Honeyball’s Weekly Round-Up

Labour Party

Once again the headlines were dominated by the News International scandal. First Rebekah Brooks, former News of the World editor and CEO of News International stood down from her post as the chief executive and then earlier today she was arrested, over the phone hacking scandal.

We could be forgiven for believing there was no other news worthy of headlines for the way in which this story has dominated both print and broadcast coverage.

One point worth mentioning is how Ed Miliband seemed to capture the mood of the nation so effectively. During Prime Ministers Questions earlier in the week he used sound bites to great effect, telling the PM ‘he just doesn’t get it’ and calling upon him to apologise for what Miliband labelled ‘a serious error of judgement’. You can watch Michael White’s Guardian podcast here for full analysis.

To confirm this, today’s Sunday Mirror carries a poll by polling firm ComRes which states Miliband has received a ‘big bounce’ following the scandal. You can read the analysis of the ComRes poll here.

Perhaps now Murdoch’s media empire has been shaken we can once again have a proper debate about media plurality. Indeed the Independent raised such a point in its leading article: ‘Our democracy is stronger for the dropping of BSkyB bid: We now know that the integrity of our public institutions is not for sale to the highest bidder’. You can read the article in full here.

Media plurality and the demise of the Murdoch empire will, I’m sure be a big moment in British history, but there was other news. Greece is dangerously close to defaulting on its debts and if it does so the consequences threaten to spread far across Europe and will be a complete disaster for the euro.

An article in last week’s Guardian claims that the euro is run according to Germany’s monetary interests and in order for the euro to survive Germany must reconsider its position. If European monetary policy is run according to German interests, the article states, then huge structural imbalances will accumulate. It goes on to argue that Germany will then either have to pay to correct those imbalances, or agree that the euro should not be run primarily according to German interests. If they are unwilling to do either of those things, the euro can’t survive. You can read the full article here.

I was also saddened to learn that there has been a dramatic rise in the number of older workers who are staying in employment simply because they can’t afford to retire.

The report by the TUC shows a significant increase in the number of over-50s and people over the retirement age in work over the past two decades.

Brendan Barber the TUC general secretary was right when he said ‘the increasing number of over 65s in work shows that older workers are highly valued and that the government is absolutely right to scrap the default retirement age.

‘But there is a darker side to people to working beyond their retirement. Low wages and poor pension provision, particularly in the private sector, mean that many people simply cannot afford to retire at 65.’ You can read the article in full here.

Murdochs finally held to account by select committee

Labour Party

Following the News of the World scandal, I wrote an article about the fate of Murdoch’s media empire which was just published on PublicServiceEurope.com. It is copied out in full below:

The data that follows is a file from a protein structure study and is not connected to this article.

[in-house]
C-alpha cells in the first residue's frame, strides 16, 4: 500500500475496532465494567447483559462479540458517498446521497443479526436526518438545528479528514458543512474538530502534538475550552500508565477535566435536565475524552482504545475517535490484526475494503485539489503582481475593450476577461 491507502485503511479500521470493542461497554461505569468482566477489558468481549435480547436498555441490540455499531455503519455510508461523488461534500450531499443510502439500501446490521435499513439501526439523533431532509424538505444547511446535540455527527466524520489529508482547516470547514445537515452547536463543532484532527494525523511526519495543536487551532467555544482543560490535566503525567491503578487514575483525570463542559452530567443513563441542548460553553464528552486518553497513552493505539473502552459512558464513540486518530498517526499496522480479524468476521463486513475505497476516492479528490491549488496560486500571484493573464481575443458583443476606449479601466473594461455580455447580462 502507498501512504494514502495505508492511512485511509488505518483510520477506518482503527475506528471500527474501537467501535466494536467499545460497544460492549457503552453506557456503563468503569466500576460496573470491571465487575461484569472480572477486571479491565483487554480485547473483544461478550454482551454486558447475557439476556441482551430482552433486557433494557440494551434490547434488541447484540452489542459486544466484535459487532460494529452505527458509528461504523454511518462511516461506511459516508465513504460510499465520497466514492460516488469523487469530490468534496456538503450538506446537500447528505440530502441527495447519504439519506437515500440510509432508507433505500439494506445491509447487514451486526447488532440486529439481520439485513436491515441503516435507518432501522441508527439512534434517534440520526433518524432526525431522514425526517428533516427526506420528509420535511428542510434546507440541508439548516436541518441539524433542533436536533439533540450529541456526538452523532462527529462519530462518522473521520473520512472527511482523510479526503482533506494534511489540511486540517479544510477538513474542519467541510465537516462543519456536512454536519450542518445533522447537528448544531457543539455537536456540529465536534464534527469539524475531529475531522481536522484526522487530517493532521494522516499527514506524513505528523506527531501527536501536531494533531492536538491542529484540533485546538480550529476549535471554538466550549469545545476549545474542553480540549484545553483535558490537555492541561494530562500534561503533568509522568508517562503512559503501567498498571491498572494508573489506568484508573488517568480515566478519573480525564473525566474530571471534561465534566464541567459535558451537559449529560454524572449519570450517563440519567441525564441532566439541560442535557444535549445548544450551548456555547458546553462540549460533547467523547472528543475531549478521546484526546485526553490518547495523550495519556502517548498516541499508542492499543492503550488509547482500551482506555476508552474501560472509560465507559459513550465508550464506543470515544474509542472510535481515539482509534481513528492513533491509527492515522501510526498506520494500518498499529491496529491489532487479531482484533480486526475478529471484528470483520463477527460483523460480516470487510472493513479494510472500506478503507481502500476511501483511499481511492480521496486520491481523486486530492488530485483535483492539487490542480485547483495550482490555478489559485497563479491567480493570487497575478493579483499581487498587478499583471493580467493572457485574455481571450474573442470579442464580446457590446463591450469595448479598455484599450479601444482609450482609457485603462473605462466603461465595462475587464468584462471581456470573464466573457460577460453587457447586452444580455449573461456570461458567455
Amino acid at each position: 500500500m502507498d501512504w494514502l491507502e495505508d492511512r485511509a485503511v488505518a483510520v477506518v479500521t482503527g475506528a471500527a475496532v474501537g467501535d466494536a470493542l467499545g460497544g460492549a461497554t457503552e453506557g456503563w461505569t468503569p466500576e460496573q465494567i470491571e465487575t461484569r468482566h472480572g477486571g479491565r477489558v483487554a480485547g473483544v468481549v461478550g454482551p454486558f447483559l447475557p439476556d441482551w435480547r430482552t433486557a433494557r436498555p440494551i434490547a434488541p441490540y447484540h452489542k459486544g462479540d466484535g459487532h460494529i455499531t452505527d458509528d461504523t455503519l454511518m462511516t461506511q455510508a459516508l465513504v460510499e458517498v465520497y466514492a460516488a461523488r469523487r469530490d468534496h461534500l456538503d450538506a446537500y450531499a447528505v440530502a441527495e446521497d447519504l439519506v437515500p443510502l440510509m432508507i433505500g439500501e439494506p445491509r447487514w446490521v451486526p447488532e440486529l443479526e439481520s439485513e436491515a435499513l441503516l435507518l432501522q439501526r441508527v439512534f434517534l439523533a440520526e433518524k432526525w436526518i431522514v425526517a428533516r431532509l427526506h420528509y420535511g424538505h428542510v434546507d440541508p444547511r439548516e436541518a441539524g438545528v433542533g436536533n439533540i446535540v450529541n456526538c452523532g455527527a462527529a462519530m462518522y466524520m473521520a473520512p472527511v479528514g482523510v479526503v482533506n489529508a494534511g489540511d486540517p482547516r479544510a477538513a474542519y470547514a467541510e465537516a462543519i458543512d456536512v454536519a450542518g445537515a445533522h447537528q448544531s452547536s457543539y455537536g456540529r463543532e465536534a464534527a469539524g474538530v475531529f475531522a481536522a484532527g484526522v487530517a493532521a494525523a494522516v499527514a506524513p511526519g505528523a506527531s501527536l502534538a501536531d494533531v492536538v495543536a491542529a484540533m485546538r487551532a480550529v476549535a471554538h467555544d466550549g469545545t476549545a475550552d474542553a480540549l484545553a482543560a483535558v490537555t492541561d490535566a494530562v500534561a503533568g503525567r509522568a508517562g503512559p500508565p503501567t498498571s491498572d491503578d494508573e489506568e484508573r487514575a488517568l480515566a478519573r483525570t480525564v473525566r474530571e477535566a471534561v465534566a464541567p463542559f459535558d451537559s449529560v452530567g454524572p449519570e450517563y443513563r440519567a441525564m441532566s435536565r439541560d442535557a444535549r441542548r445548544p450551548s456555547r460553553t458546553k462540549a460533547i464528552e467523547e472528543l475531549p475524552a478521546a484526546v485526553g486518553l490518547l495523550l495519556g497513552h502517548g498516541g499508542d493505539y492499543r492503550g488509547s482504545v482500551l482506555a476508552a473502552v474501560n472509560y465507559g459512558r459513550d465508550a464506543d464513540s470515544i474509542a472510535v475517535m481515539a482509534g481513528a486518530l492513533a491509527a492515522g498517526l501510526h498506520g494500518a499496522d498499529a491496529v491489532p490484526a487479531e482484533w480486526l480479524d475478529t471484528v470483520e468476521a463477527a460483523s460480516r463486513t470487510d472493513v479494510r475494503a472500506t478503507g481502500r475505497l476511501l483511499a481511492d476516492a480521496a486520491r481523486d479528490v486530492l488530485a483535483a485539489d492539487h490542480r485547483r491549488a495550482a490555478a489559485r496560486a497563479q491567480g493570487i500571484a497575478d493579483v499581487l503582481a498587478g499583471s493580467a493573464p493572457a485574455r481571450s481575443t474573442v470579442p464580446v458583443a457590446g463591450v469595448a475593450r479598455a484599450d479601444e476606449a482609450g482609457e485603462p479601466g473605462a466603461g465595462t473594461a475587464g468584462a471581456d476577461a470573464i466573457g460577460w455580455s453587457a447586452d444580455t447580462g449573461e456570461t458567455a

The media empire of such might that was seemingly indestructible is now being rocked to its foundations

Yesterday afternoon, the Murdochs agreed that they would appear before a select committee in the Houses of Parliament. The committee is not able to summons them, as such, but the invitation was forceful nevertheless. Initially, they declined the request stating that they would appear before an inquiry – but that they could not appear in front of the select committee. Perhaps, there was a diary clash, eventually there was a U-turn and they changed their minds. The above scenario sums up the whole scandal.

An empire of such might existed and it was seemingly indestructible. Those at the top felt they were above any authority and it is this culture which, to us outsiders at least, appears to have permeated and flourished throughout the empire. We are even hearing from the FBI that it is now reporting 9/11 victims had their phones hacked by News Corporation, adding further violation to the uncomfortable feeling that those at the top encouraged unscrupulous behaviour.

In Britain, the scandal is considered to be so serious, that is has dominated all media coverage and shocked the nation over the last two weeks – precisely, because we have such a strong media culture which sets high investigative standards and which is highly regarded internationally. Was it right that the News of the World closed last Sunday? That is a difficult question, but it seems there was little choice – the brand was deemed to be untrustworthy. How would it ever find advertisers, who would be prepared to appear in their paper and pay to advertise? The brand had been irreparably damaged. The 200 or so staff suffered as a result of the actions of others, who had since moved on. The future of these journalists is unclear, many hope to be redeployed within the empire – but there is no guarantee.

And so their future along with that of the British print media remains uncertain. Murdoch may leave the paper industry all together and focus his efforts on broadcast media. We do not know – but next week when he and his son, James, and former News of the World editor and erstwhile chief executive of News International Rebekah Brooks appear in front of the Commons Culture Media and Sport Select Committee – the world’s eyes will be following their every movement and hanging off their every word, because finally they will be held to account.